Tag Archives: memoir

Walking Through Twilight

Openness, authenticity, and even lament are increasingly been seen as important among evangelical circles. With an increase in the valuing of these virtues and practices we have also seen an increase in the number of books addressing such topics. For example:

  • Todd Billings’: Rejoicing in Lament – Wrestling with Incurable Cancer and Life in Christ
  • Steve Hayner’s: Joy in the Journey – Finding Abundance in the Shadow of Death

More recently we have Douglas Groothius’, “Walking Through Death: A Wife’s Illness – A Philosopher’s Lament.” In this book, Groothius, Professor of Philosophy at Denver Seminary, walks us through what it has been like for him and his wife dealing with her rare form of dementia: Primary Progressive Aphasia (PPA). He walks us through the pain of learning of her condition, watching some of her strengths become weaknesses, and most significantly, loosing vital aspects of his relationship with his wife.41guszfmbtl-_sx331_bo1204203200_

The highlights of this book come in Groothius moments of raw transparency. He expresses anger and even rage. He, understatedly says, “I did not think dearly of God.” And, rather strongly says, “I hated God and told him so repeatedly.” (41) He says he never flirted with atheism, but was bordering on “misotheism” – the hatred of God. Yet at the same time he knew that God was his only hope. Those struggling with hating God in terrible situations might find solace in hearing Groothius verbalize thoughts they think they probably shouldn’t have.

In the midst of these emotionally packed moments we are also given glimpses of Groothius’ philosophical mind at work. His reflections on atheism and misotheism are interesting. His discussion about the nature of lying in chapter 13 presents some interesting philosophical reflections. Chapter 15 which addresses humanity’s relationship to animals, specifically dogs, raises some interesting questions about humanity’s nature.

The appendix, though not strictly a part of the “lament” is worth the price of the book. In it he provides three ways to engage with people who are lamenting. I won’t spoil it here, but, I recommend you take a look at this section and really reflect upon how you deal with people who are hurting.

If you are looking for a model of how to deal with pain, anger, agony, and confusion in the face of suffering, this book might be a good place to turn to.

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Scary Close

Perhaps more than any other book Donald Miller’s Blue Like Jazz helped define a generation of evangelicals like myself. The 2000’s were a turning point for many evangelicals – many of us were looking for an identity. We had grown up in the church but somehow stuff felt too “churchy” to be real – we were craving authenticity we were craving reality. We loved Jesus but the “churchiness” of the church felt ineffective in reaching the world for Christ, we were trying to be missional but didn’t even know it. So a lot of us dabbled with the emergent church – there was a point in which everyone wanted to be emergent! Others of us planted our feet firmly in traditional evangelicalism. Well that phase passed and the emergent movement slowly died; however what emerged was something way better than that. What emerged was a more missional, more orthodox, form of evangelicalism. Donald Miller had a part to play in that – he showed us it was okay to be Christian, love Jesus, love the church, without being “churchy.” He showed us it was okay to be a Christian and not have our lives all figured out. Now, 12 years later Donald has written another book – this time it seems like Donald is finally getting some sort of resolution…. Donald is getting married!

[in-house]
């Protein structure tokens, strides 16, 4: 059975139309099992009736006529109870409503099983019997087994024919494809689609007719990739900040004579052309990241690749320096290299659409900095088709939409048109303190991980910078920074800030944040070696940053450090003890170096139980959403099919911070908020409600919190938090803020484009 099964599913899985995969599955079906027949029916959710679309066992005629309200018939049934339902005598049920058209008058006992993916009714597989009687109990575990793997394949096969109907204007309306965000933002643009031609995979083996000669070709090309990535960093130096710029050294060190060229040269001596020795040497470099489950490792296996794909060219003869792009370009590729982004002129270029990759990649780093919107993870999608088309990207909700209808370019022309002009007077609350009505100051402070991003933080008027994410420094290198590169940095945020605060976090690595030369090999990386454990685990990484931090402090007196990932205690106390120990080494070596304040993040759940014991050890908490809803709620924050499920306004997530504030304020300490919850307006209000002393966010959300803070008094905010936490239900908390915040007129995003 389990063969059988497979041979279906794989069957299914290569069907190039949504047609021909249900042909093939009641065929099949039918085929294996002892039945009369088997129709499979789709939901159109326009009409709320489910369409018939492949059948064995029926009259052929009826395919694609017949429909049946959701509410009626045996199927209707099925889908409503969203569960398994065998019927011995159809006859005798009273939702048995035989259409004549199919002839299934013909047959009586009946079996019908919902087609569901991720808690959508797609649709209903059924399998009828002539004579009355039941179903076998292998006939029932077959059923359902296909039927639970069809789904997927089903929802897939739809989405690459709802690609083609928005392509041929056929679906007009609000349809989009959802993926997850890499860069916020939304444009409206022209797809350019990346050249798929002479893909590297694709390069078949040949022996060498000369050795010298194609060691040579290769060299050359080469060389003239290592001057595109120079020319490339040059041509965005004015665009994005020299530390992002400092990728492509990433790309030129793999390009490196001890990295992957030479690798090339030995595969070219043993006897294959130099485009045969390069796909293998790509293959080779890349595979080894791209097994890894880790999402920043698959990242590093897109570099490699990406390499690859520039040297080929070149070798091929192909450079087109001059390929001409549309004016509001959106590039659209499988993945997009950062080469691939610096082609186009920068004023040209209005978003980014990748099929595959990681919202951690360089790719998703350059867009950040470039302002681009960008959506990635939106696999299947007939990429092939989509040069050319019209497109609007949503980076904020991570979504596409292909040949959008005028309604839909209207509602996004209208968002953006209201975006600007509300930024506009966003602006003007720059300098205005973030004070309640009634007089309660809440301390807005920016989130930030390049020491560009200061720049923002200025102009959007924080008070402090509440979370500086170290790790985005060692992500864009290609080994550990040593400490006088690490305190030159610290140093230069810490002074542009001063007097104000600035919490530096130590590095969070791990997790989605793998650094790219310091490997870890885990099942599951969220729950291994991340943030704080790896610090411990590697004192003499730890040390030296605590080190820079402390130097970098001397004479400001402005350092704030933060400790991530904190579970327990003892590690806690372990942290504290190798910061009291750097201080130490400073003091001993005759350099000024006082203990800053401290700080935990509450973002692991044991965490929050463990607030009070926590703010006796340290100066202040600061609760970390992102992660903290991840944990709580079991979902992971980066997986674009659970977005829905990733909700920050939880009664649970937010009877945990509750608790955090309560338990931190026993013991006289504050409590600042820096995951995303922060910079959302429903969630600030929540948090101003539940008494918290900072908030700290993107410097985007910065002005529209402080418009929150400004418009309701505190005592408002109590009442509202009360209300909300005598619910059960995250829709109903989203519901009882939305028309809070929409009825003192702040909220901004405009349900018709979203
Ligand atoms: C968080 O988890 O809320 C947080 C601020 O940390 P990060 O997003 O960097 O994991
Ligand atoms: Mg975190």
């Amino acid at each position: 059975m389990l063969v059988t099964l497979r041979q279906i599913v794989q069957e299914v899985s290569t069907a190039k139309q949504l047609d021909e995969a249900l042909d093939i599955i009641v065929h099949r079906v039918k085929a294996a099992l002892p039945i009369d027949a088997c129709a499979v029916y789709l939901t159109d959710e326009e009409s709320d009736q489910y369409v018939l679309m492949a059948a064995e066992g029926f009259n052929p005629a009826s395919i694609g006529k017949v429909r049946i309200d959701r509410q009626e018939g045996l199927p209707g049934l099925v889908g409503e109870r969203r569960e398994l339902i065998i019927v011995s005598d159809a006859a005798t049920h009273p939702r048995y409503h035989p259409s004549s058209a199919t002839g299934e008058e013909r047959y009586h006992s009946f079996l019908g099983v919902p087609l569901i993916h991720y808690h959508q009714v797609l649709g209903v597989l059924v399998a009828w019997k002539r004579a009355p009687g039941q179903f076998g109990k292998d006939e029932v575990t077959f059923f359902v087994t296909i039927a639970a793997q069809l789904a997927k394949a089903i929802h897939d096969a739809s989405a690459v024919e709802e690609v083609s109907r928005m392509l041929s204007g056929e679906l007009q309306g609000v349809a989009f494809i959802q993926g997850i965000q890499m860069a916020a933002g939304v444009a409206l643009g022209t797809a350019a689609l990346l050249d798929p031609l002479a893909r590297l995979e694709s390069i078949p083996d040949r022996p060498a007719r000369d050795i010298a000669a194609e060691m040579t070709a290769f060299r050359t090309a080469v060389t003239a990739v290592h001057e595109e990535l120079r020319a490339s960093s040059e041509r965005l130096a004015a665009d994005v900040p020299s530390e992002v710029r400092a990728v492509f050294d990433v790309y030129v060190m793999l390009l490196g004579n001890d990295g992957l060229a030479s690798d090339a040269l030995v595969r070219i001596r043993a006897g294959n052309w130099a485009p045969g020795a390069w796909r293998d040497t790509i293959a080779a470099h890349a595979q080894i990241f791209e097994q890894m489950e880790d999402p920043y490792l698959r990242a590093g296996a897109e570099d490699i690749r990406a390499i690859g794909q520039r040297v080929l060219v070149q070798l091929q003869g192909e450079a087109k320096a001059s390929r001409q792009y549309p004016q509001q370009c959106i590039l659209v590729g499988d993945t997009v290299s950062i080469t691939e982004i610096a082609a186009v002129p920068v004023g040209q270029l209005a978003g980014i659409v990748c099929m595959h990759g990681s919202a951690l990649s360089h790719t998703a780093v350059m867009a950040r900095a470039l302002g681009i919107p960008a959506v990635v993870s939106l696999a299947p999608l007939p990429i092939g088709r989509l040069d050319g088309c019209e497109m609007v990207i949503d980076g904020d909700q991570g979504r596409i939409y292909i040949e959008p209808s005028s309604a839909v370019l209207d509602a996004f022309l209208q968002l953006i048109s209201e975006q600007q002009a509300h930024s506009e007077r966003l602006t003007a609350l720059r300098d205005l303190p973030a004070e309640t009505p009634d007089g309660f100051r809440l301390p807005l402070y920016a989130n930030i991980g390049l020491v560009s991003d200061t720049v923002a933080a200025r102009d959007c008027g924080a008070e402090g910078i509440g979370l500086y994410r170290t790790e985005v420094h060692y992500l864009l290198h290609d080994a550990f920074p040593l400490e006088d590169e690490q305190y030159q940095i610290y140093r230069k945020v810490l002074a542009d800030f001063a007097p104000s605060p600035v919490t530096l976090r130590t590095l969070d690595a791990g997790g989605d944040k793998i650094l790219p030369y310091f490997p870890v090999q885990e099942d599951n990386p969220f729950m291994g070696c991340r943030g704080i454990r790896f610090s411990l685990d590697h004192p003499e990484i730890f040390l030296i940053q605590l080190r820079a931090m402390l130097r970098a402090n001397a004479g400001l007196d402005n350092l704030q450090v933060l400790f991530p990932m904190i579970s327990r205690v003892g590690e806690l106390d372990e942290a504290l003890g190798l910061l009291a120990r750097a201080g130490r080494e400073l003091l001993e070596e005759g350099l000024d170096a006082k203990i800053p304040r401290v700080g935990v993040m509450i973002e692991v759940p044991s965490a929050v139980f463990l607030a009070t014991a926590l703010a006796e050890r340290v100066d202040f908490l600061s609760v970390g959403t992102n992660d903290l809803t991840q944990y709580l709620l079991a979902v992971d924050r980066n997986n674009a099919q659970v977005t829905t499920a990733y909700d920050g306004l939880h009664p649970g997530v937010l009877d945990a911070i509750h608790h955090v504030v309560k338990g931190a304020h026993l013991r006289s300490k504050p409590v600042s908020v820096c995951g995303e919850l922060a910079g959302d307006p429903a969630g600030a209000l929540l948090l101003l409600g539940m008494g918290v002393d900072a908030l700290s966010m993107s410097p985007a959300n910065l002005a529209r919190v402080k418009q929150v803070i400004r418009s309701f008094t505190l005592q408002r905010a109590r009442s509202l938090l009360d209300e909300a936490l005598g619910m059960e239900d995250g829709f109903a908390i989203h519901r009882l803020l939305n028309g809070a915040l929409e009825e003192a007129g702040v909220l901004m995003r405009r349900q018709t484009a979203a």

Scary Close is a very personal look at intimacy and relationships through the lens of Donald’s engagement process. In it Donald reveals his tendency to perform or to play a role in order to get people to validate him. This of course took a toll on his relationships. As he put on this façade he found it harder and harder to find meaningful relationships – especially when it came to romantic relationships.

Using his signature conversational, snarky, and imaginative style Donald shows us the important truth that you can only be as loved as you are known. He shows us that we don’t need to control every aspect of our lives – in fact when we try to do that we tend to destroy relationships. He shows us that being vulnerable can be scary but that its essential to being in loving relationships.

Basically this book is a way for Donald to say to the reader that in order to experience love – you have to get scary close – but that its completely worth it.

I enjoyed reading this book. I enjoyed his stories, adventures, and conversation with random people along the way. It’s a quick read, its light and refreshing.

(Note: I received this book courtesy of the publisher in exchange for an impartial review.)